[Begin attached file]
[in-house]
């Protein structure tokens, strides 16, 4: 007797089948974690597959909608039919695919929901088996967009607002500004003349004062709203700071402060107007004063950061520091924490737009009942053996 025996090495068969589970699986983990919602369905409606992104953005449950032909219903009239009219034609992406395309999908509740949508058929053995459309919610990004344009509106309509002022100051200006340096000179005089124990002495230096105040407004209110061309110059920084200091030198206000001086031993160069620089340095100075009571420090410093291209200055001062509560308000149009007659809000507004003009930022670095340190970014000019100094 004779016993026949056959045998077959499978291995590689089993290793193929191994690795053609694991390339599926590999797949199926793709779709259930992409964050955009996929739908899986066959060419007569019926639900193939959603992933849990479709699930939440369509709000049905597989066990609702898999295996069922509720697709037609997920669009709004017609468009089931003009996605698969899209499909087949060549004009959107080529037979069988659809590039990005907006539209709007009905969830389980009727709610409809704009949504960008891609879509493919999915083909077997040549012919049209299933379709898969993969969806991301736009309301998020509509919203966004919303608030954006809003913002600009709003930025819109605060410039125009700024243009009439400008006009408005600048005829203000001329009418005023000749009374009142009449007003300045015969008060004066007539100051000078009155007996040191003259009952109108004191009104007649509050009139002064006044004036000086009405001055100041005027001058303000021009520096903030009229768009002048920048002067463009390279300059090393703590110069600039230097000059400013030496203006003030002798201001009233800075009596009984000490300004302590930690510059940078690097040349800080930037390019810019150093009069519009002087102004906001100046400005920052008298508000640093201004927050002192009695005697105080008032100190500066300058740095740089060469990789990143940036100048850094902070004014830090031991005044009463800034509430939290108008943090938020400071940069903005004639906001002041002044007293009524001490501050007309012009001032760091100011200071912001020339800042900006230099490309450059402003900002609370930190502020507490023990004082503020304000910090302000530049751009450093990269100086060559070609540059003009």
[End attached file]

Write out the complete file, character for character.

[in-house]
């Protein structure tokens, strides 16, 4: 007797089948974690597959909608039919695919929901088996967009607002500004003349004062709203700071402060107007004063950061520091924490737009009942053996 025996090495068969589970699986983990919602369905409606992104953005449950032909219903009239009219034609992406395309999908509740949508058929053995459309919610990004344009509106309509002022100051200006340096000179005089124990002495230096105040407004209110061309110059920084200091030198206000001086031993160069620089340095100075009571420090410093291209200055001062509560308000149009007659809000507004003009930022670095340190970014000019100094 004779016993026949056959045998077959499978291995590689089993290793193929191994690795053609694991390339599926590999797949199926793709779709259930992409964050955009996929739908899986066959060419007569019926639900193939959603992933849990479709699930939440369509709000049905597989066990609702898999295996069922509720697709037609997920669009709004017609468009089931003009996605698969899209499909087949060549004009959107080529037979069988659809590039990005907006539209709007009905969830389980009727709610409809704009949504960008891609879509493919999915083909077997040549012919049209299933379709898969993969969806991301736009309301998020509509919203966004919303608030954006809003913002600009709003930025819109605060410039125009700024243009009439400008006009408005600048005829203000001329009418005023000749009374009142009449007003300045015969008060004066007539100051000078009155007996040191003259009952109108004191009104007649509050009139002064006044004036000086009405001055100041005027001058303000021009520096903030009229768009002048920048002067463009390279300059090393703590110069600039230097000059400013030496203006003030002798201001009233800075009596009984000490300004302590930690510059940078690097040349800080930037390019810019150093009069519009002087102004906001100046400005920052008298508000640093201004927050002192009695005697105080008032100190500066300058740095740089060469990789990143940036100048850094902070004014830090031991005044009463800034509430939290108008943090938020400071940069903005004639906001002041002044007293009524001490501050007309012009001032760091100011200071912001020339800042900006230099490309450059402003900002609370930190502020507490023990004082503020304000910090302000530049751009450093990269100086060559070609540059003009």